When people talk about the political center, they often seem to picture some kind of middle ground where people can come together, work out their political differences, and develop practical solutions to problems. The "center" is ostensibly a place where a majority of people can find some agreement, and centrist leaders like to think of themselves as those who possess the unique ability to unite people from across the aisle. Even at a time when political polarization is at an apparent all-time high, many Beltway pundits and establishment Democrats are still desperately trying to find this middle ground.
That search has led many establishment Democrats on a still ongoing quest to find the perfect presidential candidate, one who can unite reasonable Americans from across the political spectrum behind a set of pragmatically moderate policies and, in the process, ensure victory over the grotesquely corrupt president. What they've actually revealed, however, is that their idea of centrism is out of step with the beliefs of most voters.
Initially, former Vice President Joe Biden was supposed to be that great centrist hope. But the longer the former vice president's campaign drags on, the more he comes across as a man stuck in the past, unequipped to deal with the political realities of today. Biden's declining political fortunes, coupled with the enduring popularity of left-populists like Senators Elizabeth Warren and Bernie Sanders, have prompted those in the Democratic establishment to consider their alternatives.
The one current candidate who seems to fit the bill is 37-year old Pete Buttigieg, who, after his first enigmatic few months, has increasingly presented himself as a fresh-faced centrist without any of Biden's baggage. "He's a great person to unify the country. He's not polarizing," one supporter told The New York Times last month in an article documenting the mayor's turn to the center. Buttigieg, however, is young and untried, which is a problem for many centrist Democrats (though apparently not for many of the nation's billionaires, who have eagerly donated to Mayor Pete's campaign more than any other Democratic candidate).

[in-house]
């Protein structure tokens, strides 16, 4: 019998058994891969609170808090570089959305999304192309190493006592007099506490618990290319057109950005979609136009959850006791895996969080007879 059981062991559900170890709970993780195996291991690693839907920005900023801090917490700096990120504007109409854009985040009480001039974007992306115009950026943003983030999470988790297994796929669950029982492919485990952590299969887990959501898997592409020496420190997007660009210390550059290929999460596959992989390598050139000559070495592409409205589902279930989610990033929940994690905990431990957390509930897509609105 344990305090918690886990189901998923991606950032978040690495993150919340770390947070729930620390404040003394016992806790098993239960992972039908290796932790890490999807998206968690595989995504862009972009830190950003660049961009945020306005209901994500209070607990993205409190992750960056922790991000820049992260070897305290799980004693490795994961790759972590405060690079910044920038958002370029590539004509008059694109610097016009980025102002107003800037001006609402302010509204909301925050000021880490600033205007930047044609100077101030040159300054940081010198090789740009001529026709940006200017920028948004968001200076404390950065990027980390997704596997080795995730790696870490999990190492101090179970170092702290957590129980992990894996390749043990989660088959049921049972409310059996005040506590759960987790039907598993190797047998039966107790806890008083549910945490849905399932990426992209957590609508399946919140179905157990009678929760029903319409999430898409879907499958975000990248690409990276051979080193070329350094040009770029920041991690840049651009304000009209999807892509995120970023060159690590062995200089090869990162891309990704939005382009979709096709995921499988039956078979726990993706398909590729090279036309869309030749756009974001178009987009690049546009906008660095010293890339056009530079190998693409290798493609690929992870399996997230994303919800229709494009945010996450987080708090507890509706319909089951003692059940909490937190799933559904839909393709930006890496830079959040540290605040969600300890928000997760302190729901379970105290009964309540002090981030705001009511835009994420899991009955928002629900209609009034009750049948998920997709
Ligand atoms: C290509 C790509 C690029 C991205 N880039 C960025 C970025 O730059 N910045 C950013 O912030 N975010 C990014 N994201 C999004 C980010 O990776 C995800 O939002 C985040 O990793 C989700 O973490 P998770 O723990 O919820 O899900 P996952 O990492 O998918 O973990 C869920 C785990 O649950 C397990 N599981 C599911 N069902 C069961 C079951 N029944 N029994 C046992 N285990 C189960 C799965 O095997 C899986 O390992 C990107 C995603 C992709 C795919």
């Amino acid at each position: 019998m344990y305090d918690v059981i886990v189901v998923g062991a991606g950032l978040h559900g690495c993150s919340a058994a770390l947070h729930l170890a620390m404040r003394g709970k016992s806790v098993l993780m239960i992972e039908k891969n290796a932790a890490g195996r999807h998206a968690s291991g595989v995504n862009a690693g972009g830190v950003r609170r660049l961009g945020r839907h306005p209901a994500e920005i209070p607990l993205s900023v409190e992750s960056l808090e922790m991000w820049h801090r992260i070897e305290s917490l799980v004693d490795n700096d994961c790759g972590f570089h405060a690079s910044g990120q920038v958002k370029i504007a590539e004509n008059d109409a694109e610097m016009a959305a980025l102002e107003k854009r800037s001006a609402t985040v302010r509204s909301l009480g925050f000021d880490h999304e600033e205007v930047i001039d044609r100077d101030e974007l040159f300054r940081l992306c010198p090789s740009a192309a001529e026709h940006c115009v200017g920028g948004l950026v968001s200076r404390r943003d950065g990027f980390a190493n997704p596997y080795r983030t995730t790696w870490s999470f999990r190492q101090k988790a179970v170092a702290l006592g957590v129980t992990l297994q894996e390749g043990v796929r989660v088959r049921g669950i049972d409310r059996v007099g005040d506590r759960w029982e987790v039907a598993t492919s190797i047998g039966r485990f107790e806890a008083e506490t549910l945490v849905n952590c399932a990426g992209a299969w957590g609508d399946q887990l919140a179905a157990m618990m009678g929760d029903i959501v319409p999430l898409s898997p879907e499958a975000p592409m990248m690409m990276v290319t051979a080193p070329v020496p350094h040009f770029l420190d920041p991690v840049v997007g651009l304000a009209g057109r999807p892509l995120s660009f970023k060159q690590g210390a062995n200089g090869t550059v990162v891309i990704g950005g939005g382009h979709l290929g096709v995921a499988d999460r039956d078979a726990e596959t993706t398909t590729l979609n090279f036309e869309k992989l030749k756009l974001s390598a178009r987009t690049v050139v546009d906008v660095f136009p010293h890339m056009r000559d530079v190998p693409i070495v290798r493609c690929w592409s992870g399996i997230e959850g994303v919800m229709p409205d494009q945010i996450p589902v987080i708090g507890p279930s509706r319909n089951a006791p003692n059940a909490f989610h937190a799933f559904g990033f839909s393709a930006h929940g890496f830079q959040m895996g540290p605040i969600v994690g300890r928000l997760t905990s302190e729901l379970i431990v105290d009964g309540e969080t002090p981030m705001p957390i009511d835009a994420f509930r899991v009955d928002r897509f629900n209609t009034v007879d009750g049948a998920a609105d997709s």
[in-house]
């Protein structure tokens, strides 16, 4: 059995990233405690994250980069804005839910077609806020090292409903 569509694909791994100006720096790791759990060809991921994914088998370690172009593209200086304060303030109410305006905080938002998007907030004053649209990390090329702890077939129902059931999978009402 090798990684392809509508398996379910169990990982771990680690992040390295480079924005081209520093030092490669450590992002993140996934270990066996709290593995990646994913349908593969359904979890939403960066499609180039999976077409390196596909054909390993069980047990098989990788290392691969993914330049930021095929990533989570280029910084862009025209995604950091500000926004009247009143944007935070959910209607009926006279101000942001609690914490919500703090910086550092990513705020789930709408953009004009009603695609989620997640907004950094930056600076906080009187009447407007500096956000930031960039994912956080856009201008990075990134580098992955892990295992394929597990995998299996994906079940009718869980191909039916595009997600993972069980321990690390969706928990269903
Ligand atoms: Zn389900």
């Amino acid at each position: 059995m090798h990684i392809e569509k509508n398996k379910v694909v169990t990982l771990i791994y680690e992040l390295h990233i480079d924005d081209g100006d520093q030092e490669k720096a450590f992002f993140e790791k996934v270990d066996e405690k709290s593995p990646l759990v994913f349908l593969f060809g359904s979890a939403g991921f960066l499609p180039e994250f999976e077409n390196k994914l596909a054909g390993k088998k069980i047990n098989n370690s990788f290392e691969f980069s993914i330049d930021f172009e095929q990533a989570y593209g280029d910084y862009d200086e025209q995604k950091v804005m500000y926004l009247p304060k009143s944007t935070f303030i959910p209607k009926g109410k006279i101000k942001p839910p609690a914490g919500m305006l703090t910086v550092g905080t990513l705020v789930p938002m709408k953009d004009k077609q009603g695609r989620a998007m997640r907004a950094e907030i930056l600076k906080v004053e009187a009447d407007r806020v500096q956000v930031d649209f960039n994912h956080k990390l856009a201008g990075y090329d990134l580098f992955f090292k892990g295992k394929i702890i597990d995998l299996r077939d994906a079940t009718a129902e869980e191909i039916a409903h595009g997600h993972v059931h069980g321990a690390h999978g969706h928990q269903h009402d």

Last month, The New York Times reported that the "anxious Democratic establishment" was looking for other candidates to potentially enter the race, from Michelle Obama to Hillary Clinton to Michael Bloomberg. Both Clinton and Bloomberg reportedly said in private that they would consider entering the primary if they saw a path to victory, and according to the Times, "chatter about [Bloomberg's] potential candidacy has only grown among Democrats who work on Wall Street and are concerned about Ms. Warren's rise." Last week, of course, Bloomberg filed paperwork to run in the Democratic Alabama primary, indicating that he may soon enter the race. One of Bloomberg's advisers tweeted on Friday that the billionaire is "increasingly concerned that the current field of candidates is not well positioned to" defeat President Trump; in other words, he believes that the leading candidates are too far to the left.
If that weren't enough, on Wednesday, reports all but confirmed that former Massachusetts Governor Deval Patrick will officially make a late entry into the primary race. The ex-governor, who now works for Mitt Romney's old private equity firm, Bain Capital, had told Democratic officials that the candidates in the race have not established "political momentum" that can unite both liberal and moderate voters. Politico reported earlier in the week that Wall Street Democrats see Patrick as the "perfect" candidate. "They're terrified of Warren," one source said, "And these guys would help Biden. But they've been in a room with him up close and they have doubts."